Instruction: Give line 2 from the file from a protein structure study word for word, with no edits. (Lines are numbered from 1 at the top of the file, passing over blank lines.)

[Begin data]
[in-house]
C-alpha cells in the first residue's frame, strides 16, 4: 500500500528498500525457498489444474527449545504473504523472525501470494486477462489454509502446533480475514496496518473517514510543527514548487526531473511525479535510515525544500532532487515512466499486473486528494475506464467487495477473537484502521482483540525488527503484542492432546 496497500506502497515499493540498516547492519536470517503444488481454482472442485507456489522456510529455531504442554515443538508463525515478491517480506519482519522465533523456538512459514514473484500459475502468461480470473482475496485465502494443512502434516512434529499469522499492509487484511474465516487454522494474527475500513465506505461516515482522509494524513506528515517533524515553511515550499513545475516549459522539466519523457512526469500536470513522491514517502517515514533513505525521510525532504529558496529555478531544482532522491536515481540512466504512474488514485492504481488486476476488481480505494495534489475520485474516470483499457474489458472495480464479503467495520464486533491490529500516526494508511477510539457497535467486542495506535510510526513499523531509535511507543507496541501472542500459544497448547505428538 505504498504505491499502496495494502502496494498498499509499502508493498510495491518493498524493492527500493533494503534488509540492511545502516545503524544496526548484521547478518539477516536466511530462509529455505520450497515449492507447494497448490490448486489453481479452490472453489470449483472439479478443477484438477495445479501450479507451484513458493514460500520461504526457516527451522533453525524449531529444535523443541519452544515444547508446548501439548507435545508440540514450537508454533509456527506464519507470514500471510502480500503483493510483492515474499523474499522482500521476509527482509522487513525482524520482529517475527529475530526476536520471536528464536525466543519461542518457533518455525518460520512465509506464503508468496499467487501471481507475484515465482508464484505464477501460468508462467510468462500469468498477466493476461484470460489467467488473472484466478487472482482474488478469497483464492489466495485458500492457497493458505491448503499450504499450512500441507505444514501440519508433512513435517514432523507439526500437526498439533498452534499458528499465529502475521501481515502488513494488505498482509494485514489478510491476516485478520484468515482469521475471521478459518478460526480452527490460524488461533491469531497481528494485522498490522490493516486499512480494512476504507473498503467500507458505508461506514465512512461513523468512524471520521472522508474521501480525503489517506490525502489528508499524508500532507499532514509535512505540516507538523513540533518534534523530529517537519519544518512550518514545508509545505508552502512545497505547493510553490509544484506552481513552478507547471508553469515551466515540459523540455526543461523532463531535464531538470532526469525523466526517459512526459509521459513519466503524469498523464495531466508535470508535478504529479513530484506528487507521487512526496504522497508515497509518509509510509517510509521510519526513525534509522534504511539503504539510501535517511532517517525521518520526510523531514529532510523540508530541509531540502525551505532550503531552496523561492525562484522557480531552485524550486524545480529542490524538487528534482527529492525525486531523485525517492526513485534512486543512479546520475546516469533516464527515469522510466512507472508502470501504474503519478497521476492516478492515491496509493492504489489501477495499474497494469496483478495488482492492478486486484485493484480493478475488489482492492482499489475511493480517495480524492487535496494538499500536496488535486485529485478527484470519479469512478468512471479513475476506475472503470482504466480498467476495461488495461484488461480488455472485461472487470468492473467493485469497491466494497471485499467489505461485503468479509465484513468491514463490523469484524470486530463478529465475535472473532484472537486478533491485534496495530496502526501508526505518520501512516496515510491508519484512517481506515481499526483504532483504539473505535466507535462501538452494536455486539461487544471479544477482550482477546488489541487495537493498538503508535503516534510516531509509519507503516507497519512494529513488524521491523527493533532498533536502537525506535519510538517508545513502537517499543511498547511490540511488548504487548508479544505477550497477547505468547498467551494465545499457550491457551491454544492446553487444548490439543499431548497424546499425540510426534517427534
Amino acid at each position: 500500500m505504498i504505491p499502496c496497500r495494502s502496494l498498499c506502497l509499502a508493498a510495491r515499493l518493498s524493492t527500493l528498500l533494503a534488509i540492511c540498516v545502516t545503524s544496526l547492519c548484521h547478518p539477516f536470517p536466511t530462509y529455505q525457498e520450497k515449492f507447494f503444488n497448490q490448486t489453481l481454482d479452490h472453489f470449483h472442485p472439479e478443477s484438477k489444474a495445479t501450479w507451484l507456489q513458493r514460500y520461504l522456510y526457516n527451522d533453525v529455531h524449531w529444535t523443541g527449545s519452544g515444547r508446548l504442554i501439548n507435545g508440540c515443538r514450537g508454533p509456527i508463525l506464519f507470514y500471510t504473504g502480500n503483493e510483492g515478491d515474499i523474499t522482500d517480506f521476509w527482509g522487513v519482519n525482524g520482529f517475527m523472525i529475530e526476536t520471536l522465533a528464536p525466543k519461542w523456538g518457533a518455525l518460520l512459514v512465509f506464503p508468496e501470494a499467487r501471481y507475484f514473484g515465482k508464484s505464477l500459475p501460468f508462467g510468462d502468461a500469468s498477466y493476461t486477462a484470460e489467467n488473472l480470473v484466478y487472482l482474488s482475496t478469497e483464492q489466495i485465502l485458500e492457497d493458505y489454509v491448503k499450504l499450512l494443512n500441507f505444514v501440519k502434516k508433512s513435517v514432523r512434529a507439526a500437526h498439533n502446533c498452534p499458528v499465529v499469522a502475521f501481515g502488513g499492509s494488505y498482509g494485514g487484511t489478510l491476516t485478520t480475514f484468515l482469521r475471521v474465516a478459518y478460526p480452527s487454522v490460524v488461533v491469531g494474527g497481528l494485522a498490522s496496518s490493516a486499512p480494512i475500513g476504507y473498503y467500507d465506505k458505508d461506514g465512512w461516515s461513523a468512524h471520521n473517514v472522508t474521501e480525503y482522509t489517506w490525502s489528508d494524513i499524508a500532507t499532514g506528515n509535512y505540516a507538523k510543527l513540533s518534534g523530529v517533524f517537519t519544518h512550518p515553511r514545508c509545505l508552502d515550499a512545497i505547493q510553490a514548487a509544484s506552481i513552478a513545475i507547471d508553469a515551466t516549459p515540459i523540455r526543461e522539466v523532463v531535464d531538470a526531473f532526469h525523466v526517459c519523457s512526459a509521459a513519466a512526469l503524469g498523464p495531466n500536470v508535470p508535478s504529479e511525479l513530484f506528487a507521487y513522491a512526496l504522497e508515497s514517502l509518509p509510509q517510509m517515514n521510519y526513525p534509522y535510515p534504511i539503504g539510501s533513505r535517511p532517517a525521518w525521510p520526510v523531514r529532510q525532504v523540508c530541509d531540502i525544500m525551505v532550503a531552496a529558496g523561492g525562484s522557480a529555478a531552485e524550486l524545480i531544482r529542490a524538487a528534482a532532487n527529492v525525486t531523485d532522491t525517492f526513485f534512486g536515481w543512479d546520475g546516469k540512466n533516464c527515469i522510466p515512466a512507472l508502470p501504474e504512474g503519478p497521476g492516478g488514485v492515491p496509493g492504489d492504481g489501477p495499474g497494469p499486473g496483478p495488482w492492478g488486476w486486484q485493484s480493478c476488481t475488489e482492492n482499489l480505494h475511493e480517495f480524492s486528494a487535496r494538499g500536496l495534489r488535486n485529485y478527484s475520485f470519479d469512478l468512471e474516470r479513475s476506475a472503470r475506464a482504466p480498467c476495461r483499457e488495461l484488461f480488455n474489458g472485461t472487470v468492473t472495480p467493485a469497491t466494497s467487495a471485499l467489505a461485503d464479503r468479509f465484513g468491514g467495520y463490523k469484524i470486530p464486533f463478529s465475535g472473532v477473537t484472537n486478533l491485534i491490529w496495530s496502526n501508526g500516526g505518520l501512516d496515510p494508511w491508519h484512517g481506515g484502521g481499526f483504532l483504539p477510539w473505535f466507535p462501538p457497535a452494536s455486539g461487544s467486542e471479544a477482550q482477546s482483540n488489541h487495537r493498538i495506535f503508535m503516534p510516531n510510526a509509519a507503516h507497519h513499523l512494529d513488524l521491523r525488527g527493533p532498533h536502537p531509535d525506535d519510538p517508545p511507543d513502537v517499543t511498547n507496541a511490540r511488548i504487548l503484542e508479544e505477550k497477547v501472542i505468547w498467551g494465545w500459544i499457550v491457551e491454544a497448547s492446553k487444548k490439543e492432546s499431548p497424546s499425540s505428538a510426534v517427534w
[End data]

C-alpha cells in the first residue's frame, strides 16, 4: 500500500528498500525457498489444474527449545504473504523472525501470494486477462489454509502446533480475514496496518473517514510543527514548487526531473511525479535510515525544500532532487515512466499486473486528494475506464467487495477473537484502521482483540525488527503484542492432546 496497500506502497515499493540498516547492519536470517503444488481454482472442485507456489522456510529455531504442554515443538508463525515478491517480506519482519522465533523456538512459514514473484500459475502468461480470473482475496485465502494443512502434516512434529499469522499492509487484511474465516487454522494474527475500513465506505461516515482522509494524513506528515517533524515553511515550499513545475516549459522539466519523457512526469500536470513522491514517502517515514533513505525521510525532504529558496529555478531544482532522491536515481540512466504512474488514485492504481488486476476488481480505494495534489475520485474516470483499457474489458472495480464479503467495520464486533491490529500516526494508511477510539457497535467486542495506535510510526513499523531509535511507543507496541501472542500459544497448547505428538 505504498504505491499502496495494502502496494498498499509499502508493498510495491518493498524493492527500493533494503534488509540492511545502516545503524544496526548484521547478518539477516536466511530462509529455505520450497515449492507447494497448490490448486489453481479452490472453489470449483472439479478443477484438477495445479501450479507451484513458493514460500520461504526457516527451522533453525524449531529444535523443541519452544515444547508446548501439548507435545508440540514450537508454533509456527506464519507470514500471510502480500503483493510483492515474499523474499522482500521476509527482509522487513525482524520482529517475527529475530526476536520471536528464536525466543519461542518457533518455525518460520512465509506464503508468496499467487501471481507475484515465482508464484505464477501460468508462467510468462500469468498477466493476461484470460489467467488473472484466478487472482482474488478469497483464492489466495485458500492457497493458505491448503499450504499450512500441507505444514501440519508433512513435517514432523507439526500437526498439533498452534499458528499465529502475521501481515502488513494488505498482509494485514489478510491476516485478520484468515482469521475471521478459518478460526480452527490460524488461533491469531497481528494485522498490522490493516486499512480494512476504507473498503467500507458505508461506514465512512461513523468512524471520521472522508474521501480525503489517506490525502489528508499524508500532507499532514509535512505540516507538523513540533518534534523530529517537519519544518512550518514545508509545505508552502512545497505547493510553490509544484506552481513552478507547471508553469515551466515540459523540455526543461523532463531535464531538470532526469525523466526517459512526459509521459513519466503524469498523464495531466508535470508535478504529479513530484506528487507521487512526496504522497508515497509518509509510509517510509521510519526513525534509522534504511539503504539510501535517511532517517525521518520526510523531514529532510523540508530541509531540502525551505532550503531552496523561492525562484522557480531552485524550486524545480529542490524538487528534482527529492525525486531523485525517492526513485534512486543512479546520475546516469533516464527515469522510466512507472508502470501504474503519478497521476492516478492515491496509493492504489489501477495499474497494469496483478495488482492492478486486484485493484480493478475488489482492492482499489475511493480517495480524492487535496494538499500536496488535486485529485478527484470519479469512478468512471479513475476506475472503470482504466480498467476495461488495461484488461480488455472485461472487470468492473467493485469497491466494497471485499467489505461485503468479509465484513468491514463490523469484524470486530463478529465475535472473532484472537486478533491485534496495530496502526501508526505518520501512516496515510491508519484512517481506515481499526483504532483504539473505535466507535462501538452494536455486539461487544471479544477482550482477546488489541487495537493498538503508535503516534510516531509509519507503516507497519512494529513488524521491523527493533532498533536502537525506535519510538517508545513502537517499543511498547511490540511488548504487548508479544505477550497477547505468547498467551494465545499457550491457551491454544492446553487444548490439543499431548497424546499425540510426534517427534